Feedback

When you have heard a story being told and you want to improve the telling, start by saying ”The clearest picture in the story was …”

Then say something positive about the way it was told.

Then say what you think the story was about. It is important here, that it is your suggestion, not the truth! Please don’t sound like you are an expert and that you are very clever, If you do, it is a direct way to raise resistance to your feedback. You are not clever, you are just a listener and you have some ideas, but it can only work, if the storyteller finds a way to make these ideas their own. You have to give them the opportunity to see the story improve. When you tell a story, it will only work, if there is a partnership between the storyteller and the listener. Likewise in a coaching session there must be a partnership between storyteller and storycoach.

The final thing to identify is ”which part of the story needs some more love!” Then discuss where the storyteller was absent, not grounded, lost in details etc. Then the story coach and the storyteller work together to improve the story and the telling of it. 

Storycoach

As a storycoach my task is to help you become a better storyteller. The feedback I give you after you have told a story is to help you understand the story better and to reveal hidden gems in the story, so you can tell with more clarity after our session together. 

Often when people choose a story they are inspired by the words and its meaning. This is important. A story must be meaningful for the teller. A storyteller must be inspired by the words. I respect this focus on the content of the story, I respect and honour it. 

BUT when I listen to a story with the purpose of giving feedback after the story, I do not only listen to the meaning of the words in the story. If I did, I couldn’t give the feedback that I give. My focus is not just on the content of the story, the words you could just as well have read in a book. I listen with a more full understanding of the story. Let me try to explain.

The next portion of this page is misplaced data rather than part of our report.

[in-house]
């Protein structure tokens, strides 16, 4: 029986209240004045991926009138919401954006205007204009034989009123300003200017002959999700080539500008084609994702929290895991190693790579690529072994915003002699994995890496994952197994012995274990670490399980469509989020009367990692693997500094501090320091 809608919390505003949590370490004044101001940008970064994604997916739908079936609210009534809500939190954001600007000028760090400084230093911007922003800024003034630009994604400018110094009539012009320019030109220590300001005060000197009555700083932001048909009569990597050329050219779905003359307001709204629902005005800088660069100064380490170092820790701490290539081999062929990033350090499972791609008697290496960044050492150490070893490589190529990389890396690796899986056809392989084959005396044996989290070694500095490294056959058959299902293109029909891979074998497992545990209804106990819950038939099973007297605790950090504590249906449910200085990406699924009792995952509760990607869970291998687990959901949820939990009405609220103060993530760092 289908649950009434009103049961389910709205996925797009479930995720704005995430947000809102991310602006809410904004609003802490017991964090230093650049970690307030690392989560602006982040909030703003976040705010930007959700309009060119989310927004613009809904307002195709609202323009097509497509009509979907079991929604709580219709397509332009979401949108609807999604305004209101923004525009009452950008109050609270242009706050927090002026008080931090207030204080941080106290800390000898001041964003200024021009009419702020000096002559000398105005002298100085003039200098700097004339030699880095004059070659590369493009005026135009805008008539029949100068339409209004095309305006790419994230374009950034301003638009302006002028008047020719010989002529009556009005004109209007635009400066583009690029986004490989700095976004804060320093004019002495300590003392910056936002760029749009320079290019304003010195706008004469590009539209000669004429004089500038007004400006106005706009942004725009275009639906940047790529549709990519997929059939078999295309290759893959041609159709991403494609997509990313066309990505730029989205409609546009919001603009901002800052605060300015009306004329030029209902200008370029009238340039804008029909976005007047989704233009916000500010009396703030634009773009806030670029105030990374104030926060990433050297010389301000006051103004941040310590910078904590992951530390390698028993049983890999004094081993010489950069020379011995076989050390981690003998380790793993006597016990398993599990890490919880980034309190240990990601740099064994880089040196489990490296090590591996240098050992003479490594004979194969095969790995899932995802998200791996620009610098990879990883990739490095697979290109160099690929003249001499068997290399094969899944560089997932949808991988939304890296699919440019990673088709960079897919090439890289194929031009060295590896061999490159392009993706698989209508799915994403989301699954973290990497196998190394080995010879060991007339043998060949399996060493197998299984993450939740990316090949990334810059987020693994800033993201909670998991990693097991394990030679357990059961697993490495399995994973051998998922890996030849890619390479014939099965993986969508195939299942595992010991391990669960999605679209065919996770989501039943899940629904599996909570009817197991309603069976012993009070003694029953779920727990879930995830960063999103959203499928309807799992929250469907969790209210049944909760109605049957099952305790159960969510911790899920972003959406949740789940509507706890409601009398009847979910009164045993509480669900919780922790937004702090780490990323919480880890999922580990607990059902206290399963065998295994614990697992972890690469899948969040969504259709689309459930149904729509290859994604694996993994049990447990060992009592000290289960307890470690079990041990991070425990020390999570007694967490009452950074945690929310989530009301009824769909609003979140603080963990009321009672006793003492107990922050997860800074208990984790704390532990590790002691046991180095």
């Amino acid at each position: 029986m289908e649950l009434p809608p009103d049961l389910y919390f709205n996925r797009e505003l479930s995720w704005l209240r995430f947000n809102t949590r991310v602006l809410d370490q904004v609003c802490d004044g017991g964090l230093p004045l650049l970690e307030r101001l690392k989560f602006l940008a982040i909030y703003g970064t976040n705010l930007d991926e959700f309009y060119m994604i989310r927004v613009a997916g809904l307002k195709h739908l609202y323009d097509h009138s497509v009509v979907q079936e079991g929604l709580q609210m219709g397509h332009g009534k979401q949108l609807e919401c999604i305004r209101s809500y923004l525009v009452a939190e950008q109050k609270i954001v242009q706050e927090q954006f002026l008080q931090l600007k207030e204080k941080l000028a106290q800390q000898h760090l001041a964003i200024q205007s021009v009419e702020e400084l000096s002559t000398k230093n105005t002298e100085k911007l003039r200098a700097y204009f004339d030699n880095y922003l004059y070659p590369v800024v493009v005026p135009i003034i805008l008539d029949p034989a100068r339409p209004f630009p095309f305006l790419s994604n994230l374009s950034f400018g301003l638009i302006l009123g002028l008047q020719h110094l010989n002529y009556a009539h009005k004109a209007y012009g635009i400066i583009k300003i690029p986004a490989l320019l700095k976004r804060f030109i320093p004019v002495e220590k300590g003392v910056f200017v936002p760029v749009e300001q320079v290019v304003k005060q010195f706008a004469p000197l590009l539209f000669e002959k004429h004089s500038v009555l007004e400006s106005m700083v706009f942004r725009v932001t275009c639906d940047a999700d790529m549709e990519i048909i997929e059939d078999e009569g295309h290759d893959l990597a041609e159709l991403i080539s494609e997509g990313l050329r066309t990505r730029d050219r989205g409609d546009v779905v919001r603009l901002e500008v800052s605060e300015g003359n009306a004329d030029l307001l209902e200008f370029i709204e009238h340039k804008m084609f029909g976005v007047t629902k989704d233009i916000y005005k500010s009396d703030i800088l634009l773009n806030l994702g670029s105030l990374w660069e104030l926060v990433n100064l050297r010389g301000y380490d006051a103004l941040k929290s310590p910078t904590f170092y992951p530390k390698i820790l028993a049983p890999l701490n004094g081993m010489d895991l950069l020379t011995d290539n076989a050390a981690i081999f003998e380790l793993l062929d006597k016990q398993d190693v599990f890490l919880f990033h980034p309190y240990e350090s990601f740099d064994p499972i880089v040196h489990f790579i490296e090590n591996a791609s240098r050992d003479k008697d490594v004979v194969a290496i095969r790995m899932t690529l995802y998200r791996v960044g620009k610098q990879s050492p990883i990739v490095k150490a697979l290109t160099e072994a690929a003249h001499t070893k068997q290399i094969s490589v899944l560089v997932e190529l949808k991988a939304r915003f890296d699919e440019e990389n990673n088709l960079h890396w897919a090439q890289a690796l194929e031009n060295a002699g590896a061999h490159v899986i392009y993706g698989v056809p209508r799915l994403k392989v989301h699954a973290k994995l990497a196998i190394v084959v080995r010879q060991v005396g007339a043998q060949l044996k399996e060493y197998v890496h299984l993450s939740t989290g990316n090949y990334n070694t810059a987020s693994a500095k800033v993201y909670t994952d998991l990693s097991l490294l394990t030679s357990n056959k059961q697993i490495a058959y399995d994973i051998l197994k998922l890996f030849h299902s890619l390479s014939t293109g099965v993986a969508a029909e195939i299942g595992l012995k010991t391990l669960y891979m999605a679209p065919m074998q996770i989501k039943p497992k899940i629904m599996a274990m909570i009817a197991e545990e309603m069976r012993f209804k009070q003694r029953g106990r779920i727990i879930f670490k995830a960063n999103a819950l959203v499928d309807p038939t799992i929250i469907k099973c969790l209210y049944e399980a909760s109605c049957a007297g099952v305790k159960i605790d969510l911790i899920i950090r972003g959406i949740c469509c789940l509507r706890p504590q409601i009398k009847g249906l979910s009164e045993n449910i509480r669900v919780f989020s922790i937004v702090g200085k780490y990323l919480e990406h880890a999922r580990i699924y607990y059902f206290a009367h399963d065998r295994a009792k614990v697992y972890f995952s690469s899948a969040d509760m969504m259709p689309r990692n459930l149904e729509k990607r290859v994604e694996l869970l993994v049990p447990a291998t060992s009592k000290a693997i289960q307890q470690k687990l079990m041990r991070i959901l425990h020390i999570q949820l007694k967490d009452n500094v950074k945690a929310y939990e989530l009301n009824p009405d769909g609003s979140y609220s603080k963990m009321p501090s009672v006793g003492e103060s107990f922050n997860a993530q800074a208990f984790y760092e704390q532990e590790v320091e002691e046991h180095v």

The words are tools for the storyteller to achieve a profound and real interaction between two human beings. When this real interaction occurs the distinction between the storyteller and the listener (s) disappears and instead there is one body, one soul exploring another world, the world of the story. 

When I am a story coach, I listen to the presence of the storyteller and I instinctively know where to point out where the real interaction is happening in the story. This real interaction means that you are present on many levels:

–        In the story you know everything; every person, every colour, the smells, the rooms, the trees, the houses, the castles – if I stopped you at a certain moment in the story, you would be able to tell me every single detail. Why? Because you were there! You experienced it! You lived it! So of course you know the colour of the dress of the woman, who is handing over the water of life to the raven or how it smelled when you visited hell with some pork meat or whatever the story is about.

–        In the room with the audience – even if it is a Zoom room or another platform – well, you have to know how the audience breathes, thinks, dreams while you are telling your story.

–       You are 100 % grounded. I couldn’t move you away from the spot where you are telling your story even if I used all my powers, because you are so connected to the core of the earth. Your knees are loose, you feel your toes and you are so attached to mother earth that I can feel it in my bones as I listen..

My work as a story coach is to make you as a storyteller present in all three levels. To do that I use my intuition and I trust my instincts.

Published by Svend-Erik Engh

Storyteller from Denmark

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